We are not sufficiently afraid and it may be our undoing. Nigerians still believe that less than 60 people have the virus and are therefore not observing social distancing guidelines. If we don’t act quickly and decisively, we may all get the virus. But a holistic response will be expensive. With oil revenue at record lows, our government is stretched and would soon need to start dealing with the economic fallout, this is why we are calling on Nigeria’s billionaires to step up fast.
African leaders are celebrating Jack Ma’s donation of 1.1 million testing kits, 6 million masks and 60,000 protective suits. This amounts to 20,000 test kits, 100,000 masks and 1,000 medical use protective suits and face shields for each of Africa’s 54 countries. The Bill and Melinda Gates Foundation has pledged to give $100 million. Giorgio Armani and 19 other Italian billionaires recently donated $44 million to the fight against coronavirus in Italy. These should challenge Nigeria’s wealthy to do more. If they don’t, there would be no one to buy their cement, use their banks or campaign for them when election season comes around.
There are little glimmers of hope however: from the Anap Foundation, initiated by the banker, Atedo Peterside, a pledge has come for a major civil society attempt to mobilise the Nigerian public good will for such an endeavour. Then the modest but salutary gesture of Guaranty Trust Bank to build a 100 bed hospital in Lagos as response to this pandemic also shows that some thinking is going on in little corners. However, it is time for a show of massive national leadership and push.
In the last 24 hours, three members of our team have attempted to call Nigeria’s COVID 19 emergency contact numbers 080097000010 and 0800 026 7662 claiming to have symptoms and asking to be tested for the COVID 19 virus. The former line was perpetually busy, but thankfully the second line — the Lagos State COVID 19 Helpline — was set up as a call centre, with negligible wait time to speak to an agent. But that’s where the good news ends. The good natured and polite call centre agent struggled to provide a coherent response to the simple question: “I may have been exposed, I have symptoms, how can I get tested”? His answer was basically, ‘Lagos State has no testing centres (false information).’
At the time of publishing this Editorial, Nigeria has 51 confirmed cases from less than 200 tests, according to NCDC (South Africa has done more than 15,500). Authorities are using the modeling rule of thumb in putting a figure to cases; the actual number of cases could be about 51 times 50, and that’s 2,550 suspected cases.
But if no one can get tested, even when they show symptoms, then administrators intending to save face can continue to assume that the number of confirmed cases is in the tens, when if there is really prompt access to testing, the number of new confirmed cases could become overwhelming in one fell swoop.
Administrators, in the bid to not show up the weakness of the country’s health care system, rather than raise the alert levels, are artificially lowering the prevalence numbers. This is myopic. Because, delays in raising alert levels only gives people false confidence – which prevents them from appropriately practicing social distancing.
Assuming we believe the 2,550 number, then If we don’t stop the virus from spreading, in 30 days we will have at least two to the 10th power more cases of infected people, because the infection count doubles every three days (the virus doubles every three days and there are 10, three-day periods in 30 days). That is 1,024 times as many cases as we have today– That is at least 2.6 million cases. Of these 2.6 million, about 15 per cent will need hospitalisation (392,000 beds) and about 5 per cent will need intensive care including ventilators (130,000 ventilators). This is a catastrophe!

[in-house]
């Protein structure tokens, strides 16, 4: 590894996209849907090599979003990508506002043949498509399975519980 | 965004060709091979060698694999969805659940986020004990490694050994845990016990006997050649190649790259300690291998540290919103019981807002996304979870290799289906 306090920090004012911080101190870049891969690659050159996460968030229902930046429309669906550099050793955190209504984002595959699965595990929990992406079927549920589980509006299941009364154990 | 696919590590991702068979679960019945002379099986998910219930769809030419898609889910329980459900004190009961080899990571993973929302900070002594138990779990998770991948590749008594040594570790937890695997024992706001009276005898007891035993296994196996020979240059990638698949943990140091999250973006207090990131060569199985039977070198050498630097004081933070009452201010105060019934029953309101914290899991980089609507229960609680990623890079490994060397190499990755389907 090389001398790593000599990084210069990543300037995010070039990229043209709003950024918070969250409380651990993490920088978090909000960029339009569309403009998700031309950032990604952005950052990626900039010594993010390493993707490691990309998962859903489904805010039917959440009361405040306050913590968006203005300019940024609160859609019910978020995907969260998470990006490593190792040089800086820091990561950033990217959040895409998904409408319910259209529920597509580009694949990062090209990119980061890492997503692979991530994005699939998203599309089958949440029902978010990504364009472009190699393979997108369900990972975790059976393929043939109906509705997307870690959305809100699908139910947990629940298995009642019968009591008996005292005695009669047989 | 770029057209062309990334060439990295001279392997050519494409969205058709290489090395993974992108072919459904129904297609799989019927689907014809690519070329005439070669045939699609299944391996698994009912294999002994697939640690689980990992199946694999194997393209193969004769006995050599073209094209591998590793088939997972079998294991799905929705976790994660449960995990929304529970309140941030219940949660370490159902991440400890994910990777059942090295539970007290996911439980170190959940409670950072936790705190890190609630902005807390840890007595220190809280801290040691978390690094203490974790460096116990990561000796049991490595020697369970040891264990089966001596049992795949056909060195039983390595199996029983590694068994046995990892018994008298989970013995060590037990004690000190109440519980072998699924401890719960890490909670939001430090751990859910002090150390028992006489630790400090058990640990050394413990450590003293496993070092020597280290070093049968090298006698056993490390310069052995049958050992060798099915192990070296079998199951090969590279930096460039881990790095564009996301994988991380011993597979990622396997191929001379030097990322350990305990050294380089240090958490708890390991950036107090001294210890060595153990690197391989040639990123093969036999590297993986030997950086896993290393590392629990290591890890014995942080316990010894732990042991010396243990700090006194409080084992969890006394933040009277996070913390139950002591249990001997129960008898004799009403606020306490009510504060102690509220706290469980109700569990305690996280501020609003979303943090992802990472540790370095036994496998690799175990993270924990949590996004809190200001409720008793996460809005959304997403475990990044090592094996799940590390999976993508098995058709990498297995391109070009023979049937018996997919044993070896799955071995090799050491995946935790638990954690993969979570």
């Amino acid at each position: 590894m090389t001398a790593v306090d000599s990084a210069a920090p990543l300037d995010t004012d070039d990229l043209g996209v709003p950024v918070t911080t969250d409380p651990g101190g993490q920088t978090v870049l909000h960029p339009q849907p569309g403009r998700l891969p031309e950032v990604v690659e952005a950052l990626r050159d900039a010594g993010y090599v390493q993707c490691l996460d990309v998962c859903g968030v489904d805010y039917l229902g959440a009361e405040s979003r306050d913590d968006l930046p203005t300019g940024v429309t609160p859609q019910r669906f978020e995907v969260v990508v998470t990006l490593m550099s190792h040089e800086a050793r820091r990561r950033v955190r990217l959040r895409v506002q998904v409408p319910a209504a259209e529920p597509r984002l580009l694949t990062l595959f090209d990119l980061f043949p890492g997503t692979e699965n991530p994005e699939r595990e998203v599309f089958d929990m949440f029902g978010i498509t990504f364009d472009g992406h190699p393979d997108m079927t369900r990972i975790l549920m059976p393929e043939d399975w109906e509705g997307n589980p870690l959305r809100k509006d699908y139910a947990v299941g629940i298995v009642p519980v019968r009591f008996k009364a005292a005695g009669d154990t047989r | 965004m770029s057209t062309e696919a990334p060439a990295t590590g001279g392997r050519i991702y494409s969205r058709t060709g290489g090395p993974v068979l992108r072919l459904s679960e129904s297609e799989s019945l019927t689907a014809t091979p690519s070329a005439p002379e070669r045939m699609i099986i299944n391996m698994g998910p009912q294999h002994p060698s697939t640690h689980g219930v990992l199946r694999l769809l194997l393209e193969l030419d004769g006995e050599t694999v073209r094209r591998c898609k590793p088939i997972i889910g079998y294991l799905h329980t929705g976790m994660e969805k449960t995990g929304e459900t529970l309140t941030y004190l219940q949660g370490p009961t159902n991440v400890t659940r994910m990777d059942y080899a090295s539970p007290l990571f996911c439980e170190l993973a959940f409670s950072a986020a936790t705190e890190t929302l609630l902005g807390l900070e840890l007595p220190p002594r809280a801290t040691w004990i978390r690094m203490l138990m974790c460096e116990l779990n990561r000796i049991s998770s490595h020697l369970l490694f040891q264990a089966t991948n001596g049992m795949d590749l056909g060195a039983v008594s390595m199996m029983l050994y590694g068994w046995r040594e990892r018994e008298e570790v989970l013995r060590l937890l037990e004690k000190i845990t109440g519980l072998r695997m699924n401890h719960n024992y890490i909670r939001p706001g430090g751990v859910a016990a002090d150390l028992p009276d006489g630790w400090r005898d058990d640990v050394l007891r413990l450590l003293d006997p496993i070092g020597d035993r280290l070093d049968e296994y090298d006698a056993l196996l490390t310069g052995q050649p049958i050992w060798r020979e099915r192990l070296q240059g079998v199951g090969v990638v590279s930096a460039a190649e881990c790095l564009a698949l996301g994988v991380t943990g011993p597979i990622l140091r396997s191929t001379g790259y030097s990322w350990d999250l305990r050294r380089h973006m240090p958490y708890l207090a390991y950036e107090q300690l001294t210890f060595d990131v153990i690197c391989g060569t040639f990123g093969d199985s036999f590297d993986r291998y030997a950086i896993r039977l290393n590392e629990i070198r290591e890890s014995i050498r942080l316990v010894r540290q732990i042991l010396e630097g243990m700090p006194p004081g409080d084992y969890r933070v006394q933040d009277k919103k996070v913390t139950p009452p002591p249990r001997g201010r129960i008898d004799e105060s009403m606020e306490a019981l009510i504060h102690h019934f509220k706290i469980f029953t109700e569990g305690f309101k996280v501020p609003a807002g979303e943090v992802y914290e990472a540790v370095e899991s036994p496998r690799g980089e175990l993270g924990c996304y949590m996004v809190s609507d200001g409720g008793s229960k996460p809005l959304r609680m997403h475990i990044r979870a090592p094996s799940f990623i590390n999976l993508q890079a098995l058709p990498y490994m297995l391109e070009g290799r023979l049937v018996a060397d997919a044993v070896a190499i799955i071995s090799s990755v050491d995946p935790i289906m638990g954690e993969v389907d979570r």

The country is in dire need of help — from testing kits, to health care workers, to hospitals fitted with the right equipment including ventilators, to protective gear for our healthcare professionals, to cash transfers to our most vulnerable populations. Jack Ma’s 20,000 test kits would barely be enough for a day if we are to really tackle this scourge headlong. Our aspiration ought to be to follow the example of the Italian city that tested all its 3,000 residents, and then developed a clear roadmap to care for the sick and stop the spread. South Korea, which is now experiencing a decline in new infections, had more “than 66,650 people tested within a week of its first case of community transmission” and raised its testing capacity to 10,000 tests per day.
While testing everyone would be impossible for a city like Lagos, with its 20 million inhabitants, increasing access to testing to at least 10,000 per day, including drive by and mail in testing options, and having designated testing centres would go a long way in curbing the spread and caring for the sick.
Building testing centres and hospitals overnight would cost a lot, however Nigeria has a church or a mosque in virtually every street of the country. If Churches and Mosques donate the real estate, what would be left is furnishing the centres with test and treatment equipment. Testing can be open air, using large church parking lots. Five to ten lanes can be created, and drivers should stay in their cars to reduce the exposure of the testing volunteers.
Telecoms companies and banks can volunteer their call centre facilities to receive COVID-19 calls to ensure that no call is dropped and adequate information is given to every call centre to be effective.
Such an endeavour would require a lot of coordination and cost, but we are up to the task. Most importantly, governments at all levels need to quickly set up and enable accountable and transparent structures and agencies that people can approach to make their urgent donations and contributions.